AU Residents squawking as birds lead to court battle in Brisbane
Property Here - Friday, April 12, 2013
THINH Do's pets have got his neighbours in a flap.
The butchery owner is being taken to court by two Brisbane residents who want his collection of about 30 colourful and exotic birds gone from a partially converted tennis court on his land in an upmarket Chandler street.
Mr Do first ran afoul of his new neighbours in January when he moved his family and pets - including large macaws, parrots and and cockatoos - to the property from another part of the suburb.
Residents claim in court documents the noise generated by the creatures is keeping them from sleeping and affecting their ability to work from home and entertain company.
They also argue the birds' presence has caused a "poultry farm-like odour'' and say they have noticed more rodents and vermin on their land.
Mr Do told The Courier-Mail amassing the impressive "hobby'' collection had been the realisation of a childhood dream, held long before he moved to Australia from Vietnam in the 1990s.
"Some people have their cars, I have my birds,'' he said.
"When you're a kid you start off with something like a bush budgie and then to this.''
He added he had kept the pets without incident at his previous residence in Chandler and that he held a relevant Recreational Wildlife Licence.
He said he planned to fight the application without the assistance of a lawyer and that he had already sold some of the animals as a result of the complaints from his new neighbours.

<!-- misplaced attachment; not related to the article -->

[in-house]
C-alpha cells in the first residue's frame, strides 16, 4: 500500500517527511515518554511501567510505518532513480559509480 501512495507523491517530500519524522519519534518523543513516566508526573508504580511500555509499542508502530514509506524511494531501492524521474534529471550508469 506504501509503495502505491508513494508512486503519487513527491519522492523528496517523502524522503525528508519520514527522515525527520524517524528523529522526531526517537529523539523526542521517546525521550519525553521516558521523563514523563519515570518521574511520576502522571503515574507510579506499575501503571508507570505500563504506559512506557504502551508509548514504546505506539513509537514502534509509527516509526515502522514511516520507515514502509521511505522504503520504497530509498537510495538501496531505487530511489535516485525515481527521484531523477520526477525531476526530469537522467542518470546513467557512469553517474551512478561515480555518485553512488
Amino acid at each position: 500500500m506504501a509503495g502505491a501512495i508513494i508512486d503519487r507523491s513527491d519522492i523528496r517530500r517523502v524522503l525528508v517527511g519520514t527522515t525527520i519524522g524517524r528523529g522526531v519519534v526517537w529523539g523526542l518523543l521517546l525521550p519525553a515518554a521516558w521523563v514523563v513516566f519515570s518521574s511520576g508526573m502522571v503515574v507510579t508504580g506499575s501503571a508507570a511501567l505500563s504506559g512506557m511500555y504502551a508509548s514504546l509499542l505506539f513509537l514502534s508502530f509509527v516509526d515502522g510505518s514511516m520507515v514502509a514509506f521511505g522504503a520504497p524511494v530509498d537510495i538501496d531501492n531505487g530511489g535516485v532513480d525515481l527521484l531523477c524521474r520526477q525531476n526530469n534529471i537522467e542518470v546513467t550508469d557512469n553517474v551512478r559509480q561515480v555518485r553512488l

"I don't think I'm doing anything wrong,'' he said.
"I don't know what the court will say. They might tell me to get rid of everything.''
Mr Do's wife Kim Dao said the legal action was disappointing because the couple had moved to the new property largely to provide more of a ``rainforest'' environment for the animals.
"It's just a passion. We're not making money out of it,'' she said.
"We lose money because we have to buy food, vegies - it's very high maintenance.''
"We're not criminals, we just love birds that's all it is, and if we can't win the case, the worst scenario is to sell (the birds), or take the aviaries down.''
The couple's neighbours also claim the conversion of the tennis court to bird enclosures is an "assessable development'' and requires a development permit.
Read more: http://www.news.com.au/realestate/news/residents-squawking-as-birds-lead-to-court-battle-in-brisbane/story-fndbalka-1226619023291#ixzz2QIdcot6d